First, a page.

GRIMALDI, Joseph (1778-1837)
Plaque erected in 1989 by English Heritage at 56 Exmouth Market, Clerkenwell, London, EC1R 4QE, London Borough of Islington
Theatre and Film
JOSEPH GRIMALDI 1778-1837 Clown lived here 1818-1828
Joseph Grimaldi was a performer and dancer who transformed the role of clown into a star of pantomime. His retirement in 1828 prompted a crowd of fans to besiege his Islington home at 56 Exmouth Market in Clerkenwell, where he is now commemorated with a blue plaque.
KING OF CLOWNS
Born into a family of entertainers originally from Italy, ‘Joey’ Grimaldi made his professional début – as Guzzle the Drinking Clown – in 1800. He became the unchallenged ‘king of clowns’ after eclipsing his rival and sometime sidekick, John Baptist Dubois. A vital figure in shaping pantomime as we know it, Grimaldi shone in serious roles too and he could count Lord Byron and William Hazlitt among his fans.
Grimaldi lived at 56 Exmouth Market – formerly 8 Exmouth Street and 8 Braynes Row – from 1818 until 1829. Charles Dickens, who edited Grimaldi’s voluminous memoirs, wrote that after 1820 his subject suffered ‘little or nothing but one constant succession of afflictions and calamities, the pressure of which nearly bowed him to the earth’.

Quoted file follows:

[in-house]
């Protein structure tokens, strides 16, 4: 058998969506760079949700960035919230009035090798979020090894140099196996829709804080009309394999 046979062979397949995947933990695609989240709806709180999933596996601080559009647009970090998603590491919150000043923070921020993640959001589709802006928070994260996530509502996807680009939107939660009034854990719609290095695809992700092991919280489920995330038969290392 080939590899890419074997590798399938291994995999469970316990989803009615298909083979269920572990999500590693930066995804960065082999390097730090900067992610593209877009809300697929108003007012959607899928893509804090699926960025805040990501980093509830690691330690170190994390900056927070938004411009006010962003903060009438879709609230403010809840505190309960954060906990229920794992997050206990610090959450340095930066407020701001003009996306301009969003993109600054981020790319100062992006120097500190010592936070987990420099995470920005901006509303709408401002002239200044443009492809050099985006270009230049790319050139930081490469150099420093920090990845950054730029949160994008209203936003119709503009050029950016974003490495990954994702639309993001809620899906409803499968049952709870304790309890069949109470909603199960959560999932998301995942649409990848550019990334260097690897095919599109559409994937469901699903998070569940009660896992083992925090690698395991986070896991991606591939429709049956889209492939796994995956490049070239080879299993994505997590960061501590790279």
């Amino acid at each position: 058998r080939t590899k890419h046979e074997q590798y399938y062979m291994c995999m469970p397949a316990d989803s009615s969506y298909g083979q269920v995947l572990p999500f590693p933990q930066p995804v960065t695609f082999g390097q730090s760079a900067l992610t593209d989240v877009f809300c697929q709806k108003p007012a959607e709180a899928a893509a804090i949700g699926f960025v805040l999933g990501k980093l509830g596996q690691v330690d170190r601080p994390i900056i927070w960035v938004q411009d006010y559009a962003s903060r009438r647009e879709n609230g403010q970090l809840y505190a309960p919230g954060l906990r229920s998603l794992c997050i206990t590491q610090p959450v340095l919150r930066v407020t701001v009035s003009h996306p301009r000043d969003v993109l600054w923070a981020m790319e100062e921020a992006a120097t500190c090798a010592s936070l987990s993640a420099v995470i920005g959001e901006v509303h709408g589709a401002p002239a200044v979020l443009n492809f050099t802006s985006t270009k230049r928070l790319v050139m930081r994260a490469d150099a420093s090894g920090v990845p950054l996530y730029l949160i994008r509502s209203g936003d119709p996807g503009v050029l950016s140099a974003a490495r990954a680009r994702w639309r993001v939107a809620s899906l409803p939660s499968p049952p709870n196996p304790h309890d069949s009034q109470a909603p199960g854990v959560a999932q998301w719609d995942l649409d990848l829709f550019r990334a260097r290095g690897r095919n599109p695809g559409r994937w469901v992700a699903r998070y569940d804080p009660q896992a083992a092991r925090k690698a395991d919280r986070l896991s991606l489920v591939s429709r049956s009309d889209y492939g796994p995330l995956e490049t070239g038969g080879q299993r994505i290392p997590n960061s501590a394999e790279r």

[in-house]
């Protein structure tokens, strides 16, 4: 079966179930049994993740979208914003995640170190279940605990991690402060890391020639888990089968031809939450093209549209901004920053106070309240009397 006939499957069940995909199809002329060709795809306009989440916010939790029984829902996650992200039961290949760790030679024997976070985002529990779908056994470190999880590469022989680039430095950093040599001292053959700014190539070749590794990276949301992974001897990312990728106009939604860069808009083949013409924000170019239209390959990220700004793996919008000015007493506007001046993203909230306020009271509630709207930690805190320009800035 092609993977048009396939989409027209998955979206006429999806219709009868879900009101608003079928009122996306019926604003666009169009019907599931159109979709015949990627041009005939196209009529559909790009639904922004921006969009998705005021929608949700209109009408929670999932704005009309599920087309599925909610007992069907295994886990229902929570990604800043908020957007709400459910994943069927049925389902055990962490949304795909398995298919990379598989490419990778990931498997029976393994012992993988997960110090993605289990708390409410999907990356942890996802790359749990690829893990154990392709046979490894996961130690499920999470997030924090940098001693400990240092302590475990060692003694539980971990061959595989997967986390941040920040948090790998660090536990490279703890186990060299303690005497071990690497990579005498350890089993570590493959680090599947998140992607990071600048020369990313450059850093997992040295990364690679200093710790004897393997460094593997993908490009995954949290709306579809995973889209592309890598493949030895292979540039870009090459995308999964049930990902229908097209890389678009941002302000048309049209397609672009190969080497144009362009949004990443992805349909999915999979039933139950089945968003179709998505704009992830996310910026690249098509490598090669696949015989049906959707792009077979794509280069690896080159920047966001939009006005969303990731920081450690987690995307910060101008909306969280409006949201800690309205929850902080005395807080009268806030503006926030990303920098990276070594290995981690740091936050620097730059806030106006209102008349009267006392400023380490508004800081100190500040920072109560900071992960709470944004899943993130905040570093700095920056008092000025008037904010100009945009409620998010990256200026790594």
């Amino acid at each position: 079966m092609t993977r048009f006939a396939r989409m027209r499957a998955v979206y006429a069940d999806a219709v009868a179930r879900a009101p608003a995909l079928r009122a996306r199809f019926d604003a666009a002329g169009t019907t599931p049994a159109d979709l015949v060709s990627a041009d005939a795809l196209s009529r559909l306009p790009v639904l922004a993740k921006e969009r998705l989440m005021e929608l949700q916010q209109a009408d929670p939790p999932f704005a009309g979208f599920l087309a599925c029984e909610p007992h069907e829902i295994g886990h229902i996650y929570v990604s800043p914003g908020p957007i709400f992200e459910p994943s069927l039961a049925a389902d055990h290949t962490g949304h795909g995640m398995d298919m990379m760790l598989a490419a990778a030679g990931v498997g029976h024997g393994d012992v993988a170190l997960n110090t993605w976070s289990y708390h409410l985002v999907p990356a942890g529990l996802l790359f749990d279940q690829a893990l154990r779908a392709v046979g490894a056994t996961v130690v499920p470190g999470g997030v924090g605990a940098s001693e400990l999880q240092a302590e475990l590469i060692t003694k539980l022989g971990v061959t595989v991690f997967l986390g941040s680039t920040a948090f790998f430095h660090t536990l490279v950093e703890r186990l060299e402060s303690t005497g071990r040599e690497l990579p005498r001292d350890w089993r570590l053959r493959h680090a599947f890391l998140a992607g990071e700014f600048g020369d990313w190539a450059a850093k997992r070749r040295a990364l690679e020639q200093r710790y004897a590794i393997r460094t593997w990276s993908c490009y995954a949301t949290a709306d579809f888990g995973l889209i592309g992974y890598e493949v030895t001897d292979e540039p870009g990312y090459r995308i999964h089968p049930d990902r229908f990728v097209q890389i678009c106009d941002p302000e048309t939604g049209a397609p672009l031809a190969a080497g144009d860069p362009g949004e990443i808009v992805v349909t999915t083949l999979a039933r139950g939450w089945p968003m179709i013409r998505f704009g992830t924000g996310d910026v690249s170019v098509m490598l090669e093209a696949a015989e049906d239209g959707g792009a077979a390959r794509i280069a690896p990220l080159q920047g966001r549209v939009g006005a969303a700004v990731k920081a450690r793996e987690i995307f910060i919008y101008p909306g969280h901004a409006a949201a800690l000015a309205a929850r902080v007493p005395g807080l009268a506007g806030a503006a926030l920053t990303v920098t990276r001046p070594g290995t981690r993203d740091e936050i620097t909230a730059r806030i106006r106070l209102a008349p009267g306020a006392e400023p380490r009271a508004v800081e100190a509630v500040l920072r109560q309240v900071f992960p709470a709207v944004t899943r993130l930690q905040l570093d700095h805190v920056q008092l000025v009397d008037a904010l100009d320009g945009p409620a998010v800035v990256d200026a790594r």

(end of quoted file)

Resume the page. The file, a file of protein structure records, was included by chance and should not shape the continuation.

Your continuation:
One of Grimaldi’s remaining pleasures was to drink with friends at the Myddleton’s Head, a pub that lay close to Sadler’s Wells Theatre. The theatre had been his stamping ground for more than 30 years. When he retired in 1828, the ailing clown gave a farewell performance there on St Patrick’s Day, after which he wept ‘with an intensity of suffering that it was painful to witness and impossible to alleviate’. The following day, his home in Exmouth Market was besieged by fans.
Apart from the addition of a shop front, number 56 is the only house on the eastern side of the street to have retained most of its 18th-century character. Grimaldi died in 1837 in Islington at 22 Calshot Street (formerly 33 Southampton Street; now demolished).